Friday, 13 November 2009

Article: A Historical View of Nigeria’s Journey To Its Present Unitary Polity

                                          The Nigerian Flag

(Notes presented at International Centre for Reconstruction and Development Dialogue held on November 11, 2009 at the Sheraton Hotel Club)

Nigeria before 1885 was a land mass occupied by several ancient nations and civilizations, each with its own history, language, mythology, political systems, and cultural values. The pre-Nigeria or pre-colonial nations in what is known today as Nigeria include the Edo, Hausa, Igbo, Fulani, Ijaw, Itshekiri, Gwari, Nupe, Tiv, Idoma, Kanuri, Calabari, Efik, Yoruba, etc. Some of them were even acknowledged by the British colonial administrators to have built kingdoms and empires long before the Berlin Conference of 1865. Those nations include the Kanuri, Sokoto, Hausa , Benin , Oyo, and many others.

It was the amalgamation of Nigeria on January 1, 1914 that brought the multiple nations and nationalities in today’s Nigeria together into one country. The amalgamation was at the instance of Frederick Lugard, a strong believer in the principle of centralism or unitarism. Until 1922, Nigeria did not have any constitution or working document. It was ruled solely as a colony under the management of Lord Lugard. But the Amalgamation of 1914 once described by Sir Ahmadu Bello as the “mistake of 1914” was not made principally because of Nigeria or the people inside it, but for the advancement of the interests of the British government and the legacy it wanted to leave at the end of the colonial experiment. The British colonial masters were not totally unmindful of the history of imperialism and colonialism in the world. More specifically, the colonial administrators had read avidly about the history of their colonial enterprise in the United States and Canada , centuries before the colonization and amalgamation of Nigeria . Britain must have also had the ambition to be associated with the largest African nation, just as it had had the fortune of being associated with the largest former British colony in the Americas .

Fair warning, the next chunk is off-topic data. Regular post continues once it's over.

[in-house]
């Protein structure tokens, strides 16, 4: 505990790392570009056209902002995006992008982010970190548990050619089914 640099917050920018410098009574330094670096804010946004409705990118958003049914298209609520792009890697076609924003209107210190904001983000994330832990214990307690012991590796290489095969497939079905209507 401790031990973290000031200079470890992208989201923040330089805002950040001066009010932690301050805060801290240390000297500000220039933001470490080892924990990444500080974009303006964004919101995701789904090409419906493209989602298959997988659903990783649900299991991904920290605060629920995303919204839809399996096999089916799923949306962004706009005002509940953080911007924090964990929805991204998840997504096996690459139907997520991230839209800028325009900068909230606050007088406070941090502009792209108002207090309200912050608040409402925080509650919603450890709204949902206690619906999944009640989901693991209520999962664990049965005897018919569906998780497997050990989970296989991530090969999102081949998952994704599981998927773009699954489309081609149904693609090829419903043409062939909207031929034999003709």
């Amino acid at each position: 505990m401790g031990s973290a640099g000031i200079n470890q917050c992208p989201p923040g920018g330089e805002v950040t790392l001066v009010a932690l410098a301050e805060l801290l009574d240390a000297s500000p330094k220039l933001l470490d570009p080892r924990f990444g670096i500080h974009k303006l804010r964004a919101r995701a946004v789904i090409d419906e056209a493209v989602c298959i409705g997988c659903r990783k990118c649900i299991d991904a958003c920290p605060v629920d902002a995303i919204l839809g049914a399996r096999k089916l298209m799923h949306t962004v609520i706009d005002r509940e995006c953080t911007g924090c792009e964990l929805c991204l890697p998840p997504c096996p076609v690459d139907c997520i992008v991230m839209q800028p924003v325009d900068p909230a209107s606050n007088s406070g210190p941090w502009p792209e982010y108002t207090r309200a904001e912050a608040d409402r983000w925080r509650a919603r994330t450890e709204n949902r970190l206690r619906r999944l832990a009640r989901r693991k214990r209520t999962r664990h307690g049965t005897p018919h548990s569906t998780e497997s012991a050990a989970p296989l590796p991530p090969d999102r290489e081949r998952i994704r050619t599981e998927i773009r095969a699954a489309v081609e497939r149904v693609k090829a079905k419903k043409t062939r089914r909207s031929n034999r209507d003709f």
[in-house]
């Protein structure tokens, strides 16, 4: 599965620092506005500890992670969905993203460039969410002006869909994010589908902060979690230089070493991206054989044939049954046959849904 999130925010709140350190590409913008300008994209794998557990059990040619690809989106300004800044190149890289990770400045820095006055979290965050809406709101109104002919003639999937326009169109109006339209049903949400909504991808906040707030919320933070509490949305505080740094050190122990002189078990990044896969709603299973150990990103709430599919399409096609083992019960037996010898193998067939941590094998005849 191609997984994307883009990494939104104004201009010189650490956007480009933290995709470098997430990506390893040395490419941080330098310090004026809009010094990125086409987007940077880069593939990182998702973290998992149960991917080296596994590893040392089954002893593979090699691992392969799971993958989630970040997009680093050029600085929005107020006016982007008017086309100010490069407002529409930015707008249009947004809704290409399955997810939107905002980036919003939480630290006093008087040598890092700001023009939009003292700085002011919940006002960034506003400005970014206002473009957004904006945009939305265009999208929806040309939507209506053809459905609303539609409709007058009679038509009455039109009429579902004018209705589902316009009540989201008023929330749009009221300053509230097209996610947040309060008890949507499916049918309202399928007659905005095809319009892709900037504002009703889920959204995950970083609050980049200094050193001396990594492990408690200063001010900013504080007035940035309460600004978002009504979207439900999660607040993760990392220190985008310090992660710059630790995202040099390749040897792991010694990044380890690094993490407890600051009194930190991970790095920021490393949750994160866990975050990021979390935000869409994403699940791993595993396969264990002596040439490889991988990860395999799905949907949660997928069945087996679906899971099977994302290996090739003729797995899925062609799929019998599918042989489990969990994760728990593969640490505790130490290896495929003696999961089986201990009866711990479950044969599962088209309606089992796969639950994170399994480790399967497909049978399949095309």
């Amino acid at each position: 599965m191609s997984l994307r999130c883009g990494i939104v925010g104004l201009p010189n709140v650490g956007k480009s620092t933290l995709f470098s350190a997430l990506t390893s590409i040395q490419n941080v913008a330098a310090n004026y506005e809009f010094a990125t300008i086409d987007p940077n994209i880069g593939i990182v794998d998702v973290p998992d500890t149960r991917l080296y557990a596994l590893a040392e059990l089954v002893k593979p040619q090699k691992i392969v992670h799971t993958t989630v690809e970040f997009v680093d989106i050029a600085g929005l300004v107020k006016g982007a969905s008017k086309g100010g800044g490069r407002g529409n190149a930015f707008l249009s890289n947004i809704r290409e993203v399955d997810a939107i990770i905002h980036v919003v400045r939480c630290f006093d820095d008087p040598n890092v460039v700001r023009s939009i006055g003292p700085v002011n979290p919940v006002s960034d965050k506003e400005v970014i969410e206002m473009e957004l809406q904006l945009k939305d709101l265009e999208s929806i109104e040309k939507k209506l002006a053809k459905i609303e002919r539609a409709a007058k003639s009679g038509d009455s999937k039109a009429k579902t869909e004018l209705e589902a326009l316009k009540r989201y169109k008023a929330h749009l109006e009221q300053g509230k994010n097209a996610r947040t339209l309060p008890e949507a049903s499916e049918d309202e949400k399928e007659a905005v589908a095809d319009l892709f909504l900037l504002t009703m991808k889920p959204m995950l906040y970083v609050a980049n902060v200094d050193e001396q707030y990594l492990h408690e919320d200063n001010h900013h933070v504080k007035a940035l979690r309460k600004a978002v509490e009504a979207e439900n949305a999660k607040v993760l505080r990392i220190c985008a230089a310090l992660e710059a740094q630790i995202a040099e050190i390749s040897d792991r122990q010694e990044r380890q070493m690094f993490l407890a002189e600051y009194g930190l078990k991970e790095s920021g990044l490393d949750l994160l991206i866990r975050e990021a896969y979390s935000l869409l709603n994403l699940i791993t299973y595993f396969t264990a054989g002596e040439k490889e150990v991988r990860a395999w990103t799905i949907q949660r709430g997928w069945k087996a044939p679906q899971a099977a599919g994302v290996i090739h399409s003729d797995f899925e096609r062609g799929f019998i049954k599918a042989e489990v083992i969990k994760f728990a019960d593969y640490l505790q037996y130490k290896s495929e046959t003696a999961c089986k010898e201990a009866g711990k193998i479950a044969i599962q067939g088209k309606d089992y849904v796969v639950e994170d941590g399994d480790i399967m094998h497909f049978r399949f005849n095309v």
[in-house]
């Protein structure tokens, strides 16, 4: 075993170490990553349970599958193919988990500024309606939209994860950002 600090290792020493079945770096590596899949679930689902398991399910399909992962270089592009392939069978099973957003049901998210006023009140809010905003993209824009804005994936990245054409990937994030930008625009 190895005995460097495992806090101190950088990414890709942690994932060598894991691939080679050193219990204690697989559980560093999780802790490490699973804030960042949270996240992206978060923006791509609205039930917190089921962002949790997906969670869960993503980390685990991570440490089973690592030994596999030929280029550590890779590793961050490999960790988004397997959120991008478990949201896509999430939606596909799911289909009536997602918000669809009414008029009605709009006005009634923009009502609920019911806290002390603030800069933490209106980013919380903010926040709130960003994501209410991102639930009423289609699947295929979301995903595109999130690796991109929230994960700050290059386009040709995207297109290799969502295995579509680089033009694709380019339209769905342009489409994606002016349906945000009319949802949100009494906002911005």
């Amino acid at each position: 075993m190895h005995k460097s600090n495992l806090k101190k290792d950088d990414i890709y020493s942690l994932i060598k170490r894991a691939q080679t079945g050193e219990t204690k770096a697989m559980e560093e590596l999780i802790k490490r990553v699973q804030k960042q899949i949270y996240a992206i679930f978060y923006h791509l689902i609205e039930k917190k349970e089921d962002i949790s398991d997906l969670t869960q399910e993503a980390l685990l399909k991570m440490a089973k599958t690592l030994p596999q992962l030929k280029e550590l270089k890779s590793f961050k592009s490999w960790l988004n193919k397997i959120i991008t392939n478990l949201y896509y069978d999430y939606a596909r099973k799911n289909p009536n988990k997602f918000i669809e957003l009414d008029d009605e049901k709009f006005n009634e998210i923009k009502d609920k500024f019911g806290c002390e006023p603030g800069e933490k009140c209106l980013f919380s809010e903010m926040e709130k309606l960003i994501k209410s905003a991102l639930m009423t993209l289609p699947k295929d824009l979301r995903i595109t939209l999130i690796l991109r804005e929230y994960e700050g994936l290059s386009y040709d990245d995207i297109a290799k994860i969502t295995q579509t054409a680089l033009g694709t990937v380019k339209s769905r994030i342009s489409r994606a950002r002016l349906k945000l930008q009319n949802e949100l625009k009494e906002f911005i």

It was because of the need to make sure that Nigeria survived that the British colonial policymakers and administrators bent over backward to prevent the Northern Protectorate (later the Northern Region) from bringing the experiment with Nigeria to an end. On several occasions, the leaders of the North asked for concessions at every point that the British wanted to create structures and policies to ensure the survival of the experimental nation-state, Nigeria . Even with the first constitution, the Clifford Constitution of 1922, the North refused to participate in the country’s first deliberative council over nation-wide administration. To prevent the North from reverting to the situation before 1914, the Richards Constitution of 1946 tried to create three regions with some measure of recognition of the special needs of the three regions. Governor Arthur Richards once said that the best way to strengthen the unity of the country was to “encourage the regions to develop each along its characteristic lines.”